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History of Steinway & Sons Pianos
Steinway & Sons | A Basic HistoryIn the early part of the 20th century there were more than 300 piano manufacturers in the United States alone, churning pianos out of factories large and small at a rapid pace. A piano was THE luxury item that everyone wanted in their home. If you didn't have one already you wanted one and if you had one, you probably wanted to upgrade to a better one. Today, few of these companies remain in business, victims of changing taste and economic swings. However Steinway & Sons continues on. The Steinway name is everywhere. From the cabinets of living room baby grand pianos to the foremost concert venues in the world, the mention of Steinway still commands a deep respect for the instruments and the music artists create with them. Here is a basic history of this famed business.
The Founding of Steinway:The company was founded on March 5, 1853 by Henry Engelhard Steinway. An immigrant from Germany, he had already built 482 pianos by the time he founded the new company in New York, New York. His first Steinway & Sons piano sold to a local family for the price of five hundred dollars. The company grew rapidly. So rapidly that within a year he moved the business to a larger facility on Walker Street. By the 1860s a new factory housed the piano manufacturing and a workforce of 350 were producing over 1,800 pianos a year. In the early days of Steinway, new ideas and innovation were key to their success. The famed duplex scale, overstrung bass strings and many other industry changing designs were developed during this time. The Steinway piano did battle against other popular brands during this time, including Mason & Hamlin, Chickering and Sons and more. The company secured many awards at various trade fairs, which bolstered the reputation of the instruments. The Steinway name had been cemented as one linked to quality and new ideas.
Expansion and the World War:It was clear at that point that Steinway pianos were there to stay and the company continued to push through rapid growth. To reach the European market, William Steinway and C.F. Theodore Steinway built a factory in Hamburg, Germany in the year 1880. Hamburg Steinway Pianos share many of the same innovations and techniques as their New York brothers, and designers share ideas between the two factories. However there are differences that make these instruments unique and sometimes preferred by artists. Speaking of artists, in the early 1870s the Steinway artists program was born. This program where pianists are supplied the best Steinway & Sons pianos is a useful promotion for both the company and the artist themselves. (Other companies have utilized the same formula, but Steinway has had the most success by far.)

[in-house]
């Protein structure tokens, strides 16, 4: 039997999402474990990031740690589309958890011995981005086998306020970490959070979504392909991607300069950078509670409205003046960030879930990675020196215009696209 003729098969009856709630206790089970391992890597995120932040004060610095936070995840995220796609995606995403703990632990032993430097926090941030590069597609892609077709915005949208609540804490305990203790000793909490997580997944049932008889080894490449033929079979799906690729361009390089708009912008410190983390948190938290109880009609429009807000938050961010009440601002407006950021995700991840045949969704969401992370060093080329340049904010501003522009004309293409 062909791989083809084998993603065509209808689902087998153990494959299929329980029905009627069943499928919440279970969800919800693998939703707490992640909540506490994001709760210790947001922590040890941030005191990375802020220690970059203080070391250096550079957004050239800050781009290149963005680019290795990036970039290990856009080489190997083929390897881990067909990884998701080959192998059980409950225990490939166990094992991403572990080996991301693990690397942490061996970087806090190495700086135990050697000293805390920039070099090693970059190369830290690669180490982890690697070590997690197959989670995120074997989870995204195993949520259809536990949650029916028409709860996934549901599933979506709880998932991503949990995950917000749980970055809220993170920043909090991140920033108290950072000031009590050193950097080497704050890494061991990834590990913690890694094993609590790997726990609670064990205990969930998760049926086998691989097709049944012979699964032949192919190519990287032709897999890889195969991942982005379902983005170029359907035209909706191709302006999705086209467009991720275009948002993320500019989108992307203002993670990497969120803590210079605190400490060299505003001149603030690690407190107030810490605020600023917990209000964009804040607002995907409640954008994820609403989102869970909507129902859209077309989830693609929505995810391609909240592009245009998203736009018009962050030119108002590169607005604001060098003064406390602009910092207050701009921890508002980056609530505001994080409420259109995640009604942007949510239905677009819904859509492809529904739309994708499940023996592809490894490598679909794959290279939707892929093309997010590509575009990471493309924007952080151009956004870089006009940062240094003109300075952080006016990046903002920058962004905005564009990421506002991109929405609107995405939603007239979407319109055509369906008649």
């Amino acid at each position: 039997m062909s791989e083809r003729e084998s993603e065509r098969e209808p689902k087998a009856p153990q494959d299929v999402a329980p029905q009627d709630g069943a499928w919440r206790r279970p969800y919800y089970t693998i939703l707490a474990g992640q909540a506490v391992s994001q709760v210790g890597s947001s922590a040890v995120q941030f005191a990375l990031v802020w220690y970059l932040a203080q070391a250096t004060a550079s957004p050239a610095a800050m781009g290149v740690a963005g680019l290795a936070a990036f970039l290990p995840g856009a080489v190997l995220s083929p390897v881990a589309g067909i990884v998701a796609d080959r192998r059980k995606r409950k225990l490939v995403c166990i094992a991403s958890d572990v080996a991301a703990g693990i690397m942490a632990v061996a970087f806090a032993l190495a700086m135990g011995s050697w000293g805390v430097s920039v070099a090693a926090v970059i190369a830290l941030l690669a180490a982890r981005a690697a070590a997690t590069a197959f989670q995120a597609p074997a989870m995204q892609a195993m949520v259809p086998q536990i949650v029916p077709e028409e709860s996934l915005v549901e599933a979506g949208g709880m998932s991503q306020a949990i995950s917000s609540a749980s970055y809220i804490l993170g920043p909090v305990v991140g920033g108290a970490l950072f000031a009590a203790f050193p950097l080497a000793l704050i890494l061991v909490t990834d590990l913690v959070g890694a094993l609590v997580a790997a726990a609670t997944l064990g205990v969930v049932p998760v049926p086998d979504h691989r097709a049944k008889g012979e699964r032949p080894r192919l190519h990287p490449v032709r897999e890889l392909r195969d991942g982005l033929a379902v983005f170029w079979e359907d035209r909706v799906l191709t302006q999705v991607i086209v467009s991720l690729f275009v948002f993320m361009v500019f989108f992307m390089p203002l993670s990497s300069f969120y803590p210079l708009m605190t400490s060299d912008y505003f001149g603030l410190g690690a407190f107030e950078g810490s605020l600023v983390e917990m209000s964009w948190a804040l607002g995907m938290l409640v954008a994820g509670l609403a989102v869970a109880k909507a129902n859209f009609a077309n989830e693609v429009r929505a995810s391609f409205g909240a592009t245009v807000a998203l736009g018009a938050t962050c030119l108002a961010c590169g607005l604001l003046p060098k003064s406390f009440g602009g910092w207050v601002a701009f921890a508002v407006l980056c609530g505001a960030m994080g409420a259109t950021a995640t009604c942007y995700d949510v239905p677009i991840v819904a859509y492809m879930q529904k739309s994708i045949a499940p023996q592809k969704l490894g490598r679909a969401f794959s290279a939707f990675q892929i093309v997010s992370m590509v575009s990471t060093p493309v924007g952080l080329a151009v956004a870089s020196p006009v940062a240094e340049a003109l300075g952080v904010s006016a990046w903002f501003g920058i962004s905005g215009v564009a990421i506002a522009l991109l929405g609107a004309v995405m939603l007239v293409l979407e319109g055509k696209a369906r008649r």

Chupp’s Restores Steinway Piano for Cheyenne Civic Center
Cheyenne Civic Center's Piano Ready for Upcoming Shows:Recently Chupp's Pianos restored a Steinway & Sons Model D Concert Grand Piano for the Cheyenne Civic Center. The piano was carefully rebuilt and regulated by our expert piano technicians to bring back the iconic Steinway tone we all know and love. Tim Chupp recently traveled out to Cheyenne, Wyoming to make some finishing touches to the instrument in its new home. Attached below is a photo of the instrument sitting on the concert venue's beautiful stage.
September Piano Video Roundup | Chupp’s Pianos
Should I buy an Upright or Grand Piano?
Which style of piano is right for you?
Upright vs. Grand piano, that is the question. Or at least one question that we hear often. Buying an instrument, especially one as large as a piano is a decision that shouldn’t be made in a snap. And deciding which style of piano to go with is one of the first steps in choosing the instrument that is right for you and your lifestyle. The last thing you want is to run out and buy an instrument that simply will not work with what you need and where you live. So here are a few things to look at when deciding which direction to go.…
The History of the Piano | The King of Instruments
The History of the PianoThe piano is one of, if not the most popular instrument in the world. Millions have been introduced to music through piano lessons and the mention of the name ‘Steinway’ still invokes a feeling of class and grandeur. The piano has come in all shapes and sizes over its long and varied history. But the piano didn't begin as the 'king of instruments', it had to start somewhere!